After many trips to Walt Disney World contemplating the idea, I finally bit the bullet and invested into the Dining with an Imagineer program which takes place during lunch at the Hollywood Brown Derby. Offered only on Mondays, Wednesdays and Fridays, the program which costs $60.99 + tax and 18% gratuity per adult (bringing the per adult total to about $75) and $34.99 (or about $45 total) per child, brings the group (maximum of eight guests) face to face with a bonafide Disney Imagineer at Walt Disney World.
Booking proved to be a bit of a challenge as, if I recall correctly, the 90 + 10 didn’t work too well. After a few days of trying, however, I was able to secure my reservation. A credit card is required at time of booking (there is a 48 hour cancellation policy), but you are not charged. Instead, you are presented a bill at the end of the event as with any dining. For booking purposes, it also appears to help if the Cast Member starts looking at The Hollywood Brown Derby moreso than for the experience itself.
Meeting time for the event is 11:30 am and we were each presented with an engraved nametag created specifically for the program (see below) at check-in. Shortly thereafter, we were lead into a private room within the restaurant and met up with the Imagineer as we got seated. After a brief introduction, a group photo was taken and we were handed personalized menus which listed our choices for entree and dessert.
It’s a four course meal beginning with the soup which was a sweet corn chowder with applewood smoked bacon and ancho chili oil, followed by a classic cobb salad with finely chopped greens, turkey breast, bacon, egg, tomatoes, crumbled bleu cheese, avocado and cobb salad dressing.
For the entree, we had a choice of: grilled rib eye steak with arugula, crispy sweet onions, gorgonzola, red bliss potatoes and oven-dried tomato vinaigrette; Thai noodle bowl with barbecue breast of chicken, sugar peas, bok choy and shiitake mushrooms in a red curry broth; or spice-rubbed black grouper with sauteed haricots verts and sunchokes, rainbow carrot slaw and citrus butter. I opted for the Thai noodle bowl.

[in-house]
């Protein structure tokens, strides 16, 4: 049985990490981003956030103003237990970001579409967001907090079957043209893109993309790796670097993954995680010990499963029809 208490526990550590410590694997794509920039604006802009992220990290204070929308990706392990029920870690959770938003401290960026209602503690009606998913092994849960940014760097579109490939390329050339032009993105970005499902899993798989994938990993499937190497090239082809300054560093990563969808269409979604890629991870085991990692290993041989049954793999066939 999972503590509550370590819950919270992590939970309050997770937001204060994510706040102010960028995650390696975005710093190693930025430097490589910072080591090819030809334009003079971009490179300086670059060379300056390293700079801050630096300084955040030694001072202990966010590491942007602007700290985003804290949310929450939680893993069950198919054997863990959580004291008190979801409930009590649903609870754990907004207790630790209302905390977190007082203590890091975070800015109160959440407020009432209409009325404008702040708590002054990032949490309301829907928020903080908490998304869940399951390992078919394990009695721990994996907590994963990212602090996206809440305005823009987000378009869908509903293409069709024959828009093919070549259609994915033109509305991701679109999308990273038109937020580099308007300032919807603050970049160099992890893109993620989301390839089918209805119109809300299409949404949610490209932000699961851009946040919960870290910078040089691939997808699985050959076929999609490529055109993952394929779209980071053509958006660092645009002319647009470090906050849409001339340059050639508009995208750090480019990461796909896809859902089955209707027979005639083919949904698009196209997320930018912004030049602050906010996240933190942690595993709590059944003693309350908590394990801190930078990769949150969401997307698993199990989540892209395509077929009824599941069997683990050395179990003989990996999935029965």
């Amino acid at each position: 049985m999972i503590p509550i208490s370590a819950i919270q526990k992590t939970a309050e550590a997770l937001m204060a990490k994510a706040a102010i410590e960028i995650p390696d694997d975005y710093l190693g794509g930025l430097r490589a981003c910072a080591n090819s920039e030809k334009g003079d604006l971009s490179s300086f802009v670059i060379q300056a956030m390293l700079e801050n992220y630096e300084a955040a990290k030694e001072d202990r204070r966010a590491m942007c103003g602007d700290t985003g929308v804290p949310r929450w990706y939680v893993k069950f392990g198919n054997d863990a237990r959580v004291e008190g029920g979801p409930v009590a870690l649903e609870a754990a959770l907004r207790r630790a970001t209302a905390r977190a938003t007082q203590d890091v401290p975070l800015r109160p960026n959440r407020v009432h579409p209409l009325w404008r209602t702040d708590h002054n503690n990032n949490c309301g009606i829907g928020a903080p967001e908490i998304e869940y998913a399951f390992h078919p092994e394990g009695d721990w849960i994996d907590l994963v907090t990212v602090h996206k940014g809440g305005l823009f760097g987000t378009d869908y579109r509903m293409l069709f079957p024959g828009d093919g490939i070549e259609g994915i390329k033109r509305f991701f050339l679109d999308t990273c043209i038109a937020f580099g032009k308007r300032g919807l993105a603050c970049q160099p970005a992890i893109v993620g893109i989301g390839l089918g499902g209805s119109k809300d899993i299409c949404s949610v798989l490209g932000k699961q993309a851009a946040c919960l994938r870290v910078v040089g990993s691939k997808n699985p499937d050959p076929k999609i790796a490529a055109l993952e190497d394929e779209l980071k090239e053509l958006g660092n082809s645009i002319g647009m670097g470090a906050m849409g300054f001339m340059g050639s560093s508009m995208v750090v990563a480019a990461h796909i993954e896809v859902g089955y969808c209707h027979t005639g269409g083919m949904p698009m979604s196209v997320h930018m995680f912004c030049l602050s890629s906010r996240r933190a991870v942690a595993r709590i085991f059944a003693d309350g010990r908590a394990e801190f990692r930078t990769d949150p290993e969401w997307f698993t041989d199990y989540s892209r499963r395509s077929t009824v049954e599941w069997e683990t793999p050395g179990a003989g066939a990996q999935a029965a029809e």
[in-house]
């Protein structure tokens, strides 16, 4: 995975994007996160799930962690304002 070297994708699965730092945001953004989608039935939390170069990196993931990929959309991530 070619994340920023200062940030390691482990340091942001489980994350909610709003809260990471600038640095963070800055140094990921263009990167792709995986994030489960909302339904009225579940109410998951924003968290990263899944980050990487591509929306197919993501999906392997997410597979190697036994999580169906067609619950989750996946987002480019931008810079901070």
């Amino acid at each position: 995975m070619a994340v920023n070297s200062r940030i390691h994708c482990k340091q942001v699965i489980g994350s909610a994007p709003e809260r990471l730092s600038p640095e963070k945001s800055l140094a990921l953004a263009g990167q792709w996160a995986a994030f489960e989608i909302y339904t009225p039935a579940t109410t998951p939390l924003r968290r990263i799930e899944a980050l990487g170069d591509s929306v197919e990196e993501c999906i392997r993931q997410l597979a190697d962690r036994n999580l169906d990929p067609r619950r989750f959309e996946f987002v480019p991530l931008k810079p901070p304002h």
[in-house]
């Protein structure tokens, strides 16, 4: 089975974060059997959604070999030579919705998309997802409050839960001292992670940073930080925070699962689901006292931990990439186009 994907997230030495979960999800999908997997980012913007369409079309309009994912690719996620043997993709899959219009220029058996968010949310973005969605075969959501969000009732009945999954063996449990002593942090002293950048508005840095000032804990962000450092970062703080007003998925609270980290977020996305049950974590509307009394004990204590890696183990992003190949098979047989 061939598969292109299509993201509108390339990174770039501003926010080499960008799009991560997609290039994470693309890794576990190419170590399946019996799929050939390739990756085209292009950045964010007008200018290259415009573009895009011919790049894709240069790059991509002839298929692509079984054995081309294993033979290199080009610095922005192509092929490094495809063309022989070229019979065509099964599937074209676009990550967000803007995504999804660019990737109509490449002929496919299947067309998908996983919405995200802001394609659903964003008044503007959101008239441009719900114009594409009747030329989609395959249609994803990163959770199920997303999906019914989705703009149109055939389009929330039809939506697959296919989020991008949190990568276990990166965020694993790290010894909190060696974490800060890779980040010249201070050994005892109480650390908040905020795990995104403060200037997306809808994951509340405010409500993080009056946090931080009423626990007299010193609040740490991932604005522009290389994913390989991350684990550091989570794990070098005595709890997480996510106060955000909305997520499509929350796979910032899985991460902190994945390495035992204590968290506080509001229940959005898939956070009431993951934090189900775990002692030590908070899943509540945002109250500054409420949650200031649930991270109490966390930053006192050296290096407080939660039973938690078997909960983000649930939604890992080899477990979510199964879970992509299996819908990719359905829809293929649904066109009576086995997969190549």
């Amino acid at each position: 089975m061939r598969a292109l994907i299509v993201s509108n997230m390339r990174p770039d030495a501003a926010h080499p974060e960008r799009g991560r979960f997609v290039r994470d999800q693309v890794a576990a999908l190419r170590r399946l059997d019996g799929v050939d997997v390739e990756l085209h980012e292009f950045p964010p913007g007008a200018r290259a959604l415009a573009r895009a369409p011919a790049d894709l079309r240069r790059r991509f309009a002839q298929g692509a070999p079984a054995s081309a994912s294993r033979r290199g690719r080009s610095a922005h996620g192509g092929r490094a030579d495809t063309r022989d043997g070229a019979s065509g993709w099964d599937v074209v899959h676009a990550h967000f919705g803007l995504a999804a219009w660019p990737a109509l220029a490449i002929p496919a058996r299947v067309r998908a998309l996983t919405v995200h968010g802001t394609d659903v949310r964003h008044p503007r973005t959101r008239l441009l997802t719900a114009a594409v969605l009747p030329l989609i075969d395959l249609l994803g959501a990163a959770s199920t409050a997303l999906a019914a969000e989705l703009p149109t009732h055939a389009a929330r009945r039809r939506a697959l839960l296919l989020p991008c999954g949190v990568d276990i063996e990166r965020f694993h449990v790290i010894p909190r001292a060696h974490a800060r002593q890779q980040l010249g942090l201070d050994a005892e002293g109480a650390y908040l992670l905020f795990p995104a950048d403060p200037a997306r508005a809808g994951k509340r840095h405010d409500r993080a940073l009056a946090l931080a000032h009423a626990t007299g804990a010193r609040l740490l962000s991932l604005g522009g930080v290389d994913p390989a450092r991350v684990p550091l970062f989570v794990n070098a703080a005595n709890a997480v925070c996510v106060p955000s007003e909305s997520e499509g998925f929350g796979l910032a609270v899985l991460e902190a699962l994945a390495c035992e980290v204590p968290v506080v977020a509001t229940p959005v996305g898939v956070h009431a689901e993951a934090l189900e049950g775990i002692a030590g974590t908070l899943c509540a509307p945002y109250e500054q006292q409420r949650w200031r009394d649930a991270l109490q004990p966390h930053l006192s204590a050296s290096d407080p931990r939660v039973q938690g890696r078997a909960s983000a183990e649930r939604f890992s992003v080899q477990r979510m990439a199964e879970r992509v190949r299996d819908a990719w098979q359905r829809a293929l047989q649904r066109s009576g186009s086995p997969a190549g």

Dessert was a choice of either the house specialty of the grapefruit cake (light layers of yellow cake with fresh grapefruit cream cheese icing) or double vanilla bean creme brulee with dark chocolate dipped biscotti. Curiosity had me go for the grapefruit cake.
Not being a foodie, it turns out that The Hollywood Brown Derby is the first signature restaurant I’ve ever even stepped foot in at Walt Disney World and it definitely seemed to be worth it. The soup and salad were quite good as was the entree, with the chicken being perfectly cooked. I must confess I was not a big fan of the grapefruit cake and if the opportunity arises again, I will opt for the creme brulee which I understand is very good as well.
Beyond the food, the service was also extremely attentive. I even found myself looking for a hidden camera placed somewhere in the room to see if they were keeping an eye on us since none of the group was ever left waiting for anything such as a drink refill for more than a couple of minutes.
As good as it was, however, none of us had come for the food. It was the one on one time with the Imagineer. In our case, the Imagineer (who will vary from experience to experience) was Alex Caruthers, art director for the Magic Kingdom. During our introductions, Alex asked each one of us if there were anything we’d like to focus on during his talk. One of the attending guests was a student who had just received her associates degree in film editing which is something Alex had his own roots in so he spent a lot of time talking about that. He joined Walt Disney Imagineering at the suggestion of a friend to work on The Magic Carpets of Aladdin. Despite the Orlando office of Imagineering not having a position where Alex’s background fit in, his demonstrated capabilities afforded him the ability to stay on at WDI in Orlando and his video production skills continued to be used. Whenever there was a meeting or segment within WDI to be filmed, Alex would become the go-to guy and as a result he ended up spending a lot of one-on-one time with Disney legends such as John Hench. He talked about his personal experiences with the various legends, talked a bit about the lighting used in various lands in the Magic Kingdom (including the introduction of LEDs and why they’re still not up to snuff for fully replacing incandescent bulbs as of yet, especially on Main Street, USA) and talked about his most recent key projects, the Pirates League (which perked my ears up quite a bit) and the Hall of Presidents. He also continued to field question after question to the best of his abilities, to which he did an admirable job in my humble opinion.
Although I believe the experience is meant to last only a couple of hours, I recall ours going a full three hours, or at least until 2:30 or so. At the end of the experience, we were each presented with an exclusive glass plate which the Imagineer (Alex) personally addressed and signed at the time. We were also presented with a B&W copy of the photo taken at the beginning of the experience as part of a would-be commemorative program from the event.
While not a quite once-in-a-lifetime-experience, at least not for me, I have to say that between the experience and the lunch itself, it was worth every penny and then-some. I don’t believe I would hesitate for a second to try to fit this into my schedule again during future trips where I can.